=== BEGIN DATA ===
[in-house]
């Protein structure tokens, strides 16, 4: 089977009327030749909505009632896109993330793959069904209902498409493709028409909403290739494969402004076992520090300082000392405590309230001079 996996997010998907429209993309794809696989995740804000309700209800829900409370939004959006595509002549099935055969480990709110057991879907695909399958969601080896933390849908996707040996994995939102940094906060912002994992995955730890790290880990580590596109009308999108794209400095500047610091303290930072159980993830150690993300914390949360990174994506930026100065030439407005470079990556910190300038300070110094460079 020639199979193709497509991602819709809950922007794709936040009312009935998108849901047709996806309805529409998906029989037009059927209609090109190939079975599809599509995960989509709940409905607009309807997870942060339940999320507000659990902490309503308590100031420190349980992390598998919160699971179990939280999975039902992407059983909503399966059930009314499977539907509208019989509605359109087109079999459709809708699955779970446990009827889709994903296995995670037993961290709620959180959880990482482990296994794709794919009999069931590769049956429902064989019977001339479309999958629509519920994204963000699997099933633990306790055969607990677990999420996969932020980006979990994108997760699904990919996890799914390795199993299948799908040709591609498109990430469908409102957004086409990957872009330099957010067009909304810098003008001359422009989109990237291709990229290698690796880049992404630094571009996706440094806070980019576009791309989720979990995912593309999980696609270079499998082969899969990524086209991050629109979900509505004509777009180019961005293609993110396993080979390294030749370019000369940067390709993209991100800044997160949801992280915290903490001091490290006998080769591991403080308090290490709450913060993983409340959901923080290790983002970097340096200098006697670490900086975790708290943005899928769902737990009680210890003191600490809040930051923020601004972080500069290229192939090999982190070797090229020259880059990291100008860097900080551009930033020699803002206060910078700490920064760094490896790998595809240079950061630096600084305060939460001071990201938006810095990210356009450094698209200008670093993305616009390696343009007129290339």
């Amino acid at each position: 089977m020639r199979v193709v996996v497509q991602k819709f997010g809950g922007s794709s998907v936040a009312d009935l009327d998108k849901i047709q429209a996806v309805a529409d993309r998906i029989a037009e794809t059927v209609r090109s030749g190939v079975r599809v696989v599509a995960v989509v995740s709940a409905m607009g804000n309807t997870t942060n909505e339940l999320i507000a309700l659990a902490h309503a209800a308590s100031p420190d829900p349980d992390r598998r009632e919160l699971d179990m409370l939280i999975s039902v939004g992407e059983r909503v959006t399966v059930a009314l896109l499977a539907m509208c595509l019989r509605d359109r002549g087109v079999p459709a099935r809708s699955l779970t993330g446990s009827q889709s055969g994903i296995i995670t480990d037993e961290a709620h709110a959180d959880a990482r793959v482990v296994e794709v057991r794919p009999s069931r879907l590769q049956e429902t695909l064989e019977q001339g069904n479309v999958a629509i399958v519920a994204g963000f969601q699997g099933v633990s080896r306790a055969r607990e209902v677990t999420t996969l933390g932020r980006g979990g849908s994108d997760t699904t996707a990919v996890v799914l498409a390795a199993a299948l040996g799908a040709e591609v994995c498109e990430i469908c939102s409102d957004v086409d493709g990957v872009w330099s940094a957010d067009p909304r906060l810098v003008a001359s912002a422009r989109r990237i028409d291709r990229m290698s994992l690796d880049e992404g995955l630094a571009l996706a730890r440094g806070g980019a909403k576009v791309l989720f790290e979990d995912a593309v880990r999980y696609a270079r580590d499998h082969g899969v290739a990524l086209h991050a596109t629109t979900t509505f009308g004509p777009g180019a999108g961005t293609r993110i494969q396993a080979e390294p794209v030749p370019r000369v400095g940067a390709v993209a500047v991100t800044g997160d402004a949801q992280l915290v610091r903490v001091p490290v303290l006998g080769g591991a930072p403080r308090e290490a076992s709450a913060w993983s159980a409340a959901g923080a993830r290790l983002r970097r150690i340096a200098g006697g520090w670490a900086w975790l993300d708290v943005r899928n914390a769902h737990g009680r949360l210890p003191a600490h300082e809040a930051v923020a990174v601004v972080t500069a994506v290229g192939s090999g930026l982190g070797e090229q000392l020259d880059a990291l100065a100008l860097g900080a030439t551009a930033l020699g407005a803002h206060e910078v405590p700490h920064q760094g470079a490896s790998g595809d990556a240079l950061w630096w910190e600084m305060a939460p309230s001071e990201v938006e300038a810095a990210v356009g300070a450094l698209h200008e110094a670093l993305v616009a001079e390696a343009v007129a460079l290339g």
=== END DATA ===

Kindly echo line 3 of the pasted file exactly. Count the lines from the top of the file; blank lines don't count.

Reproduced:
């Amino acid at each position: 089977m020639r199979v193709v996996v497509q991602k819709f997010g809950g922007s794709s998907v936040a009312d009935l009327d998108k849901i047709q429209a996806v309805a529409d993309r998906i029989a037009e794809t059927v209609r090109s030749g190939v079975r599809v696989v599509a995960v989509v995740s709940a409905m607009g804000n309807t997870t942060n909505e339940l999320i507000a309700l659990a902490h309503a209800a308590s100031p420190d829900p349980d992390r598998r009632e919160l699971d179990m409370l939280i999975s039902v939004g992407e059983r909503v959006t399966v059930a009314l896109l499977a539907m509208c595509l019989r509605d359109r002549g087109v079999p459709a099935r809708s699955l779970t993330g446990s009827q889709s055969g994903i296995i995670t480990d037993e961290a709620h709110a959180d959880a990482r793959v482990v296994e794709v057991r794919p009999s069931r879907l590769q049956e429902t695909l064989e019977q001339g069904n479309v999958a629509i399958v519920a994204g963000f969601q699997g099933v633990s080896r306790a055969r607990e209902v677990t999420t996969l933390g932020r980006g979990g849908s994108d997760t699904t996707a990919v996890v799914l498409a390795a199993a299948l040996g799908a040709e591609v994995c498109e990430i469908c939102s409102d957004v086409d493709g990957v872009w330099s940094a957010d067009p909304r906060l810098v003008a001359s912002a422009r989109r990237i028409d291709r990229m290698s994992l690796d880049e992404g995955l630094a571009l996706a730890r440094g806070g980019a909403k576009v791309l989720f790290e979990d995912a593309v880990r999980y696609a270079r580590d499998h082969g899969v290739a990524l086209h991050a596109t629109t979900t509505f009308g004509p777009g180019a999108g961005t293609r993110i494969q396993a080979e390294p794209v030749p370019r000369v400095g940067a390709v993209a500047v991100t800044g997160d402004a949801q992280l915290v610091r903490v001091p490290v303290l006998g080769g591991a930072p403080r308090e290490a076992s709450a913060w993983s159980a409340a959901g923080a993830r290790l983002r970097r150690i340096a200098g006697g520090w670490a900086w975790l993300d708290v943005r899928n914390a769902h737990g009680r949360l210890p003191a600490h300082e809040a930051v923020a990174v601004v972080t500069a994506v290229g192939s090999g930026l982190g070797e090229q000392l020259d880059a990291l100065a100008l860097g900080a030439t551009a930033l020699g407005a803002h206060e910078v405590p700490h920064q760094g470079a490896s790998g595809d990556a240079l950061w630096w910190e600084m305060a939460p309230s001071e990201v938006e300038a810095a990210v356009g300070a450094l698209h200008e110094a670093l993305v616009a001079e390696a343009v007129a460079l290339g």